Depending on the lens of the S4 (and whether you're talking about an ERS/Leko or S4par) you could go to a wider lens or even a smaller source - the closer to a point source you have, the wider the spread of the shafts - as the lattice is acting as your gobo literally. A tiny source like a 2K molette w/ some black wrap behind it may be what you're looking for - something to approximate an Arri X-light or my fave k5600 blackjack - both are EXACTLY the same as fresnels minus lenses - so I agree with Aapo - a fresnel minus the lens may do the trick (and be pretty cheap).

Can you hide the lights from the lens? Perhaps low? Depending on what you can hide from camera David has a great suggestion of clustering pars - maybe a row on the ground or vertical behind the column - and if you're careful about flagging beam edges you'll maintain sharp projections.
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#7 Graeme McMahon

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Posted 06 July 2012 - 05:43 AM

Are the beams that make it through bright enough? Is the problem that the beams toward the edge aren't the same brightness as those in the middle? If so your issue is beam spread not source size. If the shafts of light themselves are spreading in too wide a direction from one another then yes - you need a larger physical source. But from the pic it looks like the beam is only really hitting the center portion of the lattice - when you're behind it does it look evenly lit?

Depending on the lens of the S4 (and whether you're talking about an ERS/Leko or S4par) you could go to a wider lens or even a smaller source - the closer to a point source you have, the wider the spread of the shafts - as the lattice is acting as your gobo literally. A tiny source like a 2K molette w/ some black wrap behind it may be what you're looking for - something to approximate an Arri X-light or my fave k5600 blackjack - both are EXACTLY the same as fresnels minus lenses - so I agree with Aapo - a fresnel minus the lens may do the trick (and be pretty cheap).

Can you hide the lights from the lens? Perhaps low? Depending on what you can hide from camera David has a great suggestion of clustering pars - maybe a row on the ground or vertical behind the column - and if you're careful about flagging beam edges you'll maintain sharp projections.


Thanks for your reply. Yes, happy with spread, just needed it to be brighter.

I'm not sure about the lens being taken out part of the fresnel. I said the same thing to Russell Boyd, isn't the fresnel designed to converge the light rays, and you get a definitive line, no penumbra? And are you talking about taking the lens out and blackening out the reflector portion?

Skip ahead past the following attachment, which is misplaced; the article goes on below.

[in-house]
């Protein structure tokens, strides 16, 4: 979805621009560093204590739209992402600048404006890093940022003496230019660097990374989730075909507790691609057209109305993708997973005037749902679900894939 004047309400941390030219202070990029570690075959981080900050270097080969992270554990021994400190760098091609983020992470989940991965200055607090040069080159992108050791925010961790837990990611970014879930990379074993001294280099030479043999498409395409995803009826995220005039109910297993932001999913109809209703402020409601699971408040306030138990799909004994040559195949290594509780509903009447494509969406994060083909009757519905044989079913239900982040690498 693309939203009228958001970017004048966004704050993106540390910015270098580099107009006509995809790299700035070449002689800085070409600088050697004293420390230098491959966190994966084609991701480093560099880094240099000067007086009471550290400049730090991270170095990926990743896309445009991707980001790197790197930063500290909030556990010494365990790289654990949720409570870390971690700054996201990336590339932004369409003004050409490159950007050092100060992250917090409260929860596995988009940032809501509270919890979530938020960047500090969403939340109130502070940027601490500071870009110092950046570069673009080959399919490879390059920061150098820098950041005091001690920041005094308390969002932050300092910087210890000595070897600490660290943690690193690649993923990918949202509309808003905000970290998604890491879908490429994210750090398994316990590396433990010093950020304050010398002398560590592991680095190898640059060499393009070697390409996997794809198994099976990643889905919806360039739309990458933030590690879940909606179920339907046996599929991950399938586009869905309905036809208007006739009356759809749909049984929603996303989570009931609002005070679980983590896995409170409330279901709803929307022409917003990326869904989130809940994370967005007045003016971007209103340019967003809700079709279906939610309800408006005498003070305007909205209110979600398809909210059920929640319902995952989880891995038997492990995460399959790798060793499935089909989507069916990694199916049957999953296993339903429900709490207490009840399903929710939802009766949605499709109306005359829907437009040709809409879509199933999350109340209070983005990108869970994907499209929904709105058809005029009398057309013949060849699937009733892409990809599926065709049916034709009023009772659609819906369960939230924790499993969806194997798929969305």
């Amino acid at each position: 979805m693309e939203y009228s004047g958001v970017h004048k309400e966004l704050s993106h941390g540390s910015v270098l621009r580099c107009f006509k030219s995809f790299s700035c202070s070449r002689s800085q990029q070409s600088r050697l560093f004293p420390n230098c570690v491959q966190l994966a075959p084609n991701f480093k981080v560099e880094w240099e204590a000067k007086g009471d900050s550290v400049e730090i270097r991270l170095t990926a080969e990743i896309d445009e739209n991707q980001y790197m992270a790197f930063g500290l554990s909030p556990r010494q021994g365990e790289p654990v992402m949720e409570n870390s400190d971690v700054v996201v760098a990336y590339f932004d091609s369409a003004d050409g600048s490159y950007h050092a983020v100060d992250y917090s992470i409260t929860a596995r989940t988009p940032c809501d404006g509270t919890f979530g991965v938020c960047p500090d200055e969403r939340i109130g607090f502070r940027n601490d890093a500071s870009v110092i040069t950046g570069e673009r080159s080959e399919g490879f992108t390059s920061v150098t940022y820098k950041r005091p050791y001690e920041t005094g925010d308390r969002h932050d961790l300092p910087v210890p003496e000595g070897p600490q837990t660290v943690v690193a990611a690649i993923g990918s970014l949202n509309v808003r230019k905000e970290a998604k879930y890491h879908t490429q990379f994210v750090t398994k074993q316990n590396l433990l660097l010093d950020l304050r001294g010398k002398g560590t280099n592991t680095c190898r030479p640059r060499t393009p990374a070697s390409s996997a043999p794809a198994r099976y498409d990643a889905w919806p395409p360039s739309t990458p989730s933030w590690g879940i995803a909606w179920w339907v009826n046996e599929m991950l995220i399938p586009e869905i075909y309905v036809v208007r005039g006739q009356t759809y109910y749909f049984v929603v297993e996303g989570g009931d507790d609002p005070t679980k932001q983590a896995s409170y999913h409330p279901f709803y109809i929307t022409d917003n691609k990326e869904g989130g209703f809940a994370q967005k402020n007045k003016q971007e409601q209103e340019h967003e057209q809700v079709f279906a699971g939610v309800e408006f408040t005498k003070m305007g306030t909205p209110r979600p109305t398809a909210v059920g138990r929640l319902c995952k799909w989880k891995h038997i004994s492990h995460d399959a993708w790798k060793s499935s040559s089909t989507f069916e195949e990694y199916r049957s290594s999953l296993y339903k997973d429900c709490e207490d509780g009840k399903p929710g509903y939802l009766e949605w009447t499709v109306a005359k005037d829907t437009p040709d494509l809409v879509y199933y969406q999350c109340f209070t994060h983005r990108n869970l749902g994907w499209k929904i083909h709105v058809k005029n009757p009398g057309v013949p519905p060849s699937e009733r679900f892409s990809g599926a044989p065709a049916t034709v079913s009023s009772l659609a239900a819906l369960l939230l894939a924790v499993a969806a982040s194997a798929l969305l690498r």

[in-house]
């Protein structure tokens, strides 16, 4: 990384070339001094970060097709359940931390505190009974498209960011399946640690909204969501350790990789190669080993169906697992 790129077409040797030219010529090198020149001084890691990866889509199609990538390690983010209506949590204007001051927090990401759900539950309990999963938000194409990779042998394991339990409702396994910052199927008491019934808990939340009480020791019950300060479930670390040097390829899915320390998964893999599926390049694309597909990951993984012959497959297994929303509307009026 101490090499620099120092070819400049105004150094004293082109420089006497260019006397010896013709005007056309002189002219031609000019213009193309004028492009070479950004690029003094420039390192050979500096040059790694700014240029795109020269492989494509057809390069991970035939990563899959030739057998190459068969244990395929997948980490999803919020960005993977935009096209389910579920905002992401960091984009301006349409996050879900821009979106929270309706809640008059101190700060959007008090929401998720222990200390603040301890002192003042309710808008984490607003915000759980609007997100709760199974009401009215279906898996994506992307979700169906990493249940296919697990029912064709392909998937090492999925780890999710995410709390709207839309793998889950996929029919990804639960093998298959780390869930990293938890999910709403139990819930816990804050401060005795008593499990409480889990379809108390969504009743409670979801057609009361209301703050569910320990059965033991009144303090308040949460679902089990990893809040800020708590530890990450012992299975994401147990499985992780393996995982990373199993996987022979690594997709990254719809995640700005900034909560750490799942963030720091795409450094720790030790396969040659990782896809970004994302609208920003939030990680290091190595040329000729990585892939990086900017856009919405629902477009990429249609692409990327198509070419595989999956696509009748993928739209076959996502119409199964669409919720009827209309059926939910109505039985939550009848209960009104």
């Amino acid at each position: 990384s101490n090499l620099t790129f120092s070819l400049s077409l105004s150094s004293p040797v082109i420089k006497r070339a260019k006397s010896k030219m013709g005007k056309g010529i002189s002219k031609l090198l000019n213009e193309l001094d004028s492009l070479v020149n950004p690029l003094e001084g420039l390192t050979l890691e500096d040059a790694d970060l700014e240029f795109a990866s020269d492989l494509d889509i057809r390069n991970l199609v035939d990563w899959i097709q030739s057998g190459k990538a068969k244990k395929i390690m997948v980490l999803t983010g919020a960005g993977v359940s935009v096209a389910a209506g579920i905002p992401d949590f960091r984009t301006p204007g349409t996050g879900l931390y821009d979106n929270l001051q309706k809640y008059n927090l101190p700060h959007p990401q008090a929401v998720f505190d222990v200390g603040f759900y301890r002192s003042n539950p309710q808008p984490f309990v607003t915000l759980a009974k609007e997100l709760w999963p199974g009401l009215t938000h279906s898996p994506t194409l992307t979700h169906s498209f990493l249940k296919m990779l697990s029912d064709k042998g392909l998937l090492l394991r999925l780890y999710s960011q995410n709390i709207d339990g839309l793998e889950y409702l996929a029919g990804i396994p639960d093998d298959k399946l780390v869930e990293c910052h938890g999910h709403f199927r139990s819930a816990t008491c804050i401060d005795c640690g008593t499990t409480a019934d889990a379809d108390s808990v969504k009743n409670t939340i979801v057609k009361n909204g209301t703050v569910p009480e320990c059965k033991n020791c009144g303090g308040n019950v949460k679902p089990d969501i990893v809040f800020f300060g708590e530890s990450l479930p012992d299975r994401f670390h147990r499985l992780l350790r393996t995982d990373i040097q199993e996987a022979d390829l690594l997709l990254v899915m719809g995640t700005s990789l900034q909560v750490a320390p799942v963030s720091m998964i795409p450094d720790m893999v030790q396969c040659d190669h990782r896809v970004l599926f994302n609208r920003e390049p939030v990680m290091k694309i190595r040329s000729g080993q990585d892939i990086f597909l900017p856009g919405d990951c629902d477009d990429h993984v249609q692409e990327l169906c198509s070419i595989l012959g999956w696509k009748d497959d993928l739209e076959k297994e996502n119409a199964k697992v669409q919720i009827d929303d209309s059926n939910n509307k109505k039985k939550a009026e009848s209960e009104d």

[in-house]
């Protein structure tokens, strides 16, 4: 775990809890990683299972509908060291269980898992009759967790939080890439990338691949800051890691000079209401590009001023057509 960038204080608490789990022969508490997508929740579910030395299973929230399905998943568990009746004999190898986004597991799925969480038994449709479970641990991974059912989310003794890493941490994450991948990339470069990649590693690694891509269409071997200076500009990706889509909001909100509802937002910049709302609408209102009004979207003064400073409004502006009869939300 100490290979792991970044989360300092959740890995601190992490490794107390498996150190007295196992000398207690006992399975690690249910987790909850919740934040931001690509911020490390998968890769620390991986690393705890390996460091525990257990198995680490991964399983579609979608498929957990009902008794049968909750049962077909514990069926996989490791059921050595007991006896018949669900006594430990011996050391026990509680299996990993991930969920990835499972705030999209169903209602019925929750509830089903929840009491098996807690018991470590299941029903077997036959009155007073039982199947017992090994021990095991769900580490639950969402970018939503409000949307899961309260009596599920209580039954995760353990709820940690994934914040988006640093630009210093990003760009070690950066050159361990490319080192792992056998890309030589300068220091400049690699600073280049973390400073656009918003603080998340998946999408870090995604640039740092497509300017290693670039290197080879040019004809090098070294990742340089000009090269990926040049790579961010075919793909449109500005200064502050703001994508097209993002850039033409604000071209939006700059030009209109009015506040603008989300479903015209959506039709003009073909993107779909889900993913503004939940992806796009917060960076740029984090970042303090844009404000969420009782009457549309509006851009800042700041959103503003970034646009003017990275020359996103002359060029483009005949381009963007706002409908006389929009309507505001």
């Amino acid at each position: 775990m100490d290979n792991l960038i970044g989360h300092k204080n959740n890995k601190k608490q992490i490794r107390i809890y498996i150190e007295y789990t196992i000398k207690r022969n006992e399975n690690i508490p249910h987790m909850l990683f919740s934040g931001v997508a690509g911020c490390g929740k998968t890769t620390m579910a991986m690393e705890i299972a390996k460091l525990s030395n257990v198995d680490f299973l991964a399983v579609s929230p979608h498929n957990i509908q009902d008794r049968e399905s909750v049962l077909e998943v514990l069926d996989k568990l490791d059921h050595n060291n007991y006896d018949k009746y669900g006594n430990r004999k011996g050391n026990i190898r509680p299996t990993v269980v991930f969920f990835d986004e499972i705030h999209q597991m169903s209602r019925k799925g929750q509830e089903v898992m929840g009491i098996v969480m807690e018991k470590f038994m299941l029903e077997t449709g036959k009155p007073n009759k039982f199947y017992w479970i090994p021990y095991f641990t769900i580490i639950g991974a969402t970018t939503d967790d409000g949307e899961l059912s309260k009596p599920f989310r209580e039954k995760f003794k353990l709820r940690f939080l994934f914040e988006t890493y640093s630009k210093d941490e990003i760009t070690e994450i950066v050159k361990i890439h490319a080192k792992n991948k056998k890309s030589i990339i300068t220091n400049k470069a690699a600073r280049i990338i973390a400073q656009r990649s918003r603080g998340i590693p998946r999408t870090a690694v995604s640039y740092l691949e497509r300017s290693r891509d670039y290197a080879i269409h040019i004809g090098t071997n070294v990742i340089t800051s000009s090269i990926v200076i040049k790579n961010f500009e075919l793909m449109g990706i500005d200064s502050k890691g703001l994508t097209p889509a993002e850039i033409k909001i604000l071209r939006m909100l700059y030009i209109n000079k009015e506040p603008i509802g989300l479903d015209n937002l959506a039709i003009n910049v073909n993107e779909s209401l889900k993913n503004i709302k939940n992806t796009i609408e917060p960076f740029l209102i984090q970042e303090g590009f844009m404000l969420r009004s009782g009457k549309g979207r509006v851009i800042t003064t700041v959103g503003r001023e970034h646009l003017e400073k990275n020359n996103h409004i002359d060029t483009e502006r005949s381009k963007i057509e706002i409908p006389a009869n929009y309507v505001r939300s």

Cheers
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#8 aapo lettinen

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Posted 06 July 2012 - 07:51 AM

Thanks for your reply. Yes, happy with spread, just needed it to be brighter.

I'm not sure about the lens being taken out part of the fresnel. I said the same thing to Russell Boyd, isn't the fresnel designed to converge the light rays, and you get a definitive line, no penumbra? And are you talking about taking the lens out and blackening out the reflector portion?

Nope, I just turn the lens out of the way, or take it off from the fixture if I need the barndoors.
( Our 2K :s are mainly Desisti theater fixtures, you can just open the lock and turn the lens to the side. I use these a lot because our school has dozens of them just lying around and wasting space :lol: )

Removing the lens wastes quite a lot of light intensity, I only do it when I have to get sharper shadows with these fixtures.
You don't have to blacken out the reflector, tho. Fresnel without a lens is much like an very bulky open-face fixture with non-optimized reflector ;)


I don't know much about US rental prices, but I'd consider hmi par as the most versatile option if lekos are not enough and budget allows. You can get sharp shadows with it, and it has enough intensity to be backed off quite a lot to remove the spread :)
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#9 Adam Frisch FSF

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Posted 12 July 2012 - 10:17 PM

Arri Goya-lights with a black reflector create a tiny, hard light with lots of power - good for sharp shafts in smoke.